Introduction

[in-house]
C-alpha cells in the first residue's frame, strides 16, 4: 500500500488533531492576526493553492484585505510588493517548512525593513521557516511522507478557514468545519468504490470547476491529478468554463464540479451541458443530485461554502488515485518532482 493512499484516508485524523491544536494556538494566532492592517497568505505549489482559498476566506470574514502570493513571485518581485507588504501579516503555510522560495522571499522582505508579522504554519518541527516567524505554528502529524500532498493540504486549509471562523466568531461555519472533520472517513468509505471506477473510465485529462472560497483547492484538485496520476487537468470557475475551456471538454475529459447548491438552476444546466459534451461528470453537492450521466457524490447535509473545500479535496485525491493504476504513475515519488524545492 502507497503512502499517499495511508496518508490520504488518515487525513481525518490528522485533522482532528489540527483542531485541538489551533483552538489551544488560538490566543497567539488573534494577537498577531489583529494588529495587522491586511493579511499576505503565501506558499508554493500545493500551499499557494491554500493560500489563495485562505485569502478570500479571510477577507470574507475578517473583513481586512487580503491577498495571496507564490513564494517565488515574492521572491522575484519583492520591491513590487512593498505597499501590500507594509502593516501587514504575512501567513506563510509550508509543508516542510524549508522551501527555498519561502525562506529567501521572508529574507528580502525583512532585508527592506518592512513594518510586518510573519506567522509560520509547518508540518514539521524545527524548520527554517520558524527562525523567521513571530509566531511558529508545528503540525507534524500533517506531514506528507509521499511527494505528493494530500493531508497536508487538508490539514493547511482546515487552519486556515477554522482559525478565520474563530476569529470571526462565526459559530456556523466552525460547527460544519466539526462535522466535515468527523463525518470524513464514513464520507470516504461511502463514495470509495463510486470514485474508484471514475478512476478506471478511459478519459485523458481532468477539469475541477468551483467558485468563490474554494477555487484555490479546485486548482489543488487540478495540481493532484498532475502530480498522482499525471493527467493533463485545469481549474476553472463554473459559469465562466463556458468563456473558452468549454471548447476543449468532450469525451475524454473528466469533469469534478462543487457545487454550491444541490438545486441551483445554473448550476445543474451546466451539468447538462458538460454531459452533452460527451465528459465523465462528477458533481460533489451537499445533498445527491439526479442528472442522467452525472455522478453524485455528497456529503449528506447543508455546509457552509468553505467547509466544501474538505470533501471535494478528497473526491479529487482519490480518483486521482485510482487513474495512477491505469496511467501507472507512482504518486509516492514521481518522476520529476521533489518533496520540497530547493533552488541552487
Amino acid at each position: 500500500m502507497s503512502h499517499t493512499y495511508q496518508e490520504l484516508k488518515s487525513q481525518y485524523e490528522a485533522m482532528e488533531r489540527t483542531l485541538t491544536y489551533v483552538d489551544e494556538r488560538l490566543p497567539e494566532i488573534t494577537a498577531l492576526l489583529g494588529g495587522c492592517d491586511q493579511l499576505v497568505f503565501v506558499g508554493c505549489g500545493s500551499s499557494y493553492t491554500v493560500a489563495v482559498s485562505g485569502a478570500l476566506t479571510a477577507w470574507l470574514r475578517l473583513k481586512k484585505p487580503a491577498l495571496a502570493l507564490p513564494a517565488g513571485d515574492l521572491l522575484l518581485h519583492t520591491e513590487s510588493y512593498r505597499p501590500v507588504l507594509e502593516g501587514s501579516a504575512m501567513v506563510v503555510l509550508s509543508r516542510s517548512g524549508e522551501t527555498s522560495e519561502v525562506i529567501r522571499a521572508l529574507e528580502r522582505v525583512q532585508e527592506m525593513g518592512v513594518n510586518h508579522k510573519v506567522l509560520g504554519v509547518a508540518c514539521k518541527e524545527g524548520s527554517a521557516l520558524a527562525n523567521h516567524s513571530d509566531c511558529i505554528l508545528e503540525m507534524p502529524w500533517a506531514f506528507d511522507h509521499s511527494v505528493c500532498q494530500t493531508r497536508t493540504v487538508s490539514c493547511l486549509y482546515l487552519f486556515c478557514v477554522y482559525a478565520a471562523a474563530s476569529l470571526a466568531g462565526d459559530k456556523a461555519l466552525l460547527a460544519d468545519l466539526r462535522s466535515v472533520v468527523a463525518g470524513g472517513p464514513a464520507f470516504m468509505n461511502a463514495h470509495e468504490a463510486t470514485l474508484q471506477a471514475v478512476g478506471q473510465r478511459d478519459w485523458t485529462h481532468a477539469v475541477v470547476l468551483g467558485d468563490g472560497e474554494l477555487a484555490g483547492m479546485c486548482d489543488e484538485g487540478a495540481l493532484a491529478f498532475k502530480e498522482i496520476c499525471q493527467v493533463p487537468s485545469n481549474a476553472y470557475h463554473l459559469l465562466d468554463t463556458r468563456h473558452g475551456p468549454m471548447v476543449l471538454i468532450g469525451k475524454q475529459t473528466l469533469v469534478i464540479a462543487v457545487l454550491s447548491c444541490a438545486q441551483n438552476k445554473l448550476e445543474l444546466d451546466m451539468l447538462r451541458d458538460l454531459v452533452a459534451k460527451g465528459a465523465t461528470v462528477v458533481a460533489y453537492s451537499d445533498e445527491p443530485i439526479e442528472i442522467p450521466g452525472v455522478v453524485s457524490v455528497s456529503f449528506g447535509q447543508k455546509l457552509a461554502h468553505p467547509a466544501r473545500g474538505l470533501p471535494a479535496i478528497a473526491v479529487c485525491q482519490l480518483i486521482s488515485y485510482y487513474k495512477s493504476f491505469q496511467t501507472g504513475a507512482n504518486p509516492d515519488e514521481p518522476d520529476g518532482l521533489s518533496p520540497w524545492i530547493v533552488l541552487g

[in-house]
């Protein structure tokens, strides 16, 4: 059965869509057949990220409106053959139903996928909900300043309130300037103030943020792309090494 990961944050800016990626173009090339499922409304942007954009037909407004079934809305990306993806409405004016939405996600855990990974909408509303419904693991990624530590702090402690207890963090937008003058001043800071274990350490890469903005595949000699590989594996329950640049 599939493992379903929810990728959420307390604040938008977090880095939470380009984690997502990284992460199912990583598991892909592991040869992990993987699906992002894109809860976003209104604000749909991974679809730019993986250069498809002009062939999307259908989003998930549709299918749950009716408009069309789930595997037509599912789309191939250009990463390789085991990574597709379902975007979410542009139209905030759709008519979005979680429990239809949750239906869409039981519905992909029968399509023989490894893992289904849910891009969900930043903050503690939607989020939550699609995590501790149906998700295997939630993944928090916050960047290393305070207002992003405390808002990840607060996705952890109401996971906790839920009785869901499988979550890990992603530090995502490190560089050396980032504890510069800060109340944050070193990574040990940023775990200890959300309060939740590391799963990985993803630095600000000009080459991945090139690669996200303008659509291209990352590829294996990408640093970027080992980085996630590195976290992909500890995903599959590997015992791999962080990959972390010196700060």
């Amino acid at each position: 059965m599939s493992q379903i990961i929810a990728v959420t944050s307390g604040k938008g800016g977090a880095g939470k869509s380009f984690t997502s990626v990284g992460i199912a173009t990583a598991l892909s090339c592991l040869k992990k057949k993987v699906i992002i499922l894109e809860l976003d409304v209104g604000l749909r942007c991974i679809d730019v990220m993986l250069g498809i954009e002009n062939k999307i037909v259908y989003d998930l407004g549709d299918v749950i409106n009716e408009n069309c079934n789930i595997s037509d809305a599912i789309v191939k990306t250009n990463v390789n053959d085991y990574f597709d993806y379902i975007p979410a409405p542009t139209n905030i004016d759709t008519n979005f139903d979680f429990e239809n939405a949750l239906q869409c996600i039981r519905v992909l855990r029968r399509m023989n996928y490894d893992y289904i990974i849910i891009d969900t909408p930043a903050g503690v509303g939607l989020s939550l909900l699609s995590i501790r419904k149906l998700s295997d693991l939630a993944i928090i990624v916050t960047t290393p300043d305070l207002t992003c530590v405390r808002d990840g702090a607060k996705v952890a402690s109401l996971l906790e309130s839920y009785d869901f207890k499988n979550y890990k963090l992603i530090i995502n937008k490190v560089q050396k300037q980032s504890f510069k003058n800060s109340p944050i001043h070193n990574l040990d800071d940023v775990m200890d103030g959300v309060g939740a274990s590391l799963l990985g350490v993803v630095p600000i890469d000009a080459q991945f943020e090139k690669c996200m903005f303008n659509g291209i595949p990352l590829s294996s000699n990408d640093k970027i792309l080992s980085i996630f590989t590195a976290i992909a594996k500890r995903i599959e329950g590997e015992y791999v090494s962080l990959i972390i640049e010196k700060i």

The defence mechanisms that are employed by plants to deter pathogens have been well-studied in various model organisms such as Arabidopsis thaliana. These model systems have created a foundation for understanding general host responses to pathogens. Following the plants perception of an invading pathogen, a plethora of defences responses are activated. Among these responses is the activation of various phytohormone signaling molecules including salicylic acid (SA), jasmonic acid (JA), ethylene (ET), abscisic acid (ABA), auxin, cytokinins (CK), gibberelins (GA), and brassinosteriods (BR). In particular, the phytohormones SA and JA have been extensively investigated in various pathosystems. These studies have shown that biotrophic pathogens are impeded by the activation of the SA pathway whereas necrotrophic pathogens are targeted by induction of JA and ET signaling pathways (Glazebrook, 2005). Each of these signaling cascades has been shown to involve the activation of certain signature defence genes, e.g., Pathogenesis Related (PR) genes, which can be representative of the induction of a pathway (Reymond and Farmer, 1998).